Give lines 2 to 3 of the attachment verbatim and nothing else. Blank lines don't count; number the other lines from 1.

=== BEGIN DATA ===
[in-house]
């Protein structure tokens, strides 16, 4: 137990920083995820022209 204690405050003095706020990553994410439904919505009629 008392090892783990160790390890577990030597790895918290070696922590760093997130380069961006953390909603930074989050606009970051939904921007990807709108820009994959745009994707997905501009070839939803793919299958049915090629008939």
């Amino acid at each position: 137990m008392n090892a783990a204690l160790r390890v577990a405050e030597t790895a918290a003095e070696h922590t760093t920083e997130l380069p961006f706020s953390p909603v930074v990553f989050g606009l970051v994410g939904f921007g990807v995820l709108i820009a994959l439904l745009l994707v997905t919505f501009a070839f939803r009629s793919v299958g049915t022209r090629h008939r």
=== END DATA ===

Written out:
């Protein structure tokens, strides 16, 4: 137990920083995820022209 204690405050003095706020990553994410439904919505009629 008392090892783990160790390890577990030597790895918290070696922590760093997130380069961006953390909603930074989050606009970051939904921007990807709108820009994959745009994707997905501009070839939803793919299958049915090629008939």
């Amino acid at each position: 137990m008392n090892a783990a204690l160790r390890v577990a405050e030597t790895a918290a003095e070696h922590t760093t920083e997130l380069p961006f706020s953390p909603v930074v990553f989050g606009l970051v994410g939904f921007g990807v995820l709108i820009a994959l439904l745009l994707v997905t919505f501009a070839f939803r009629s793919v299958g049915t022209r090629h008939r």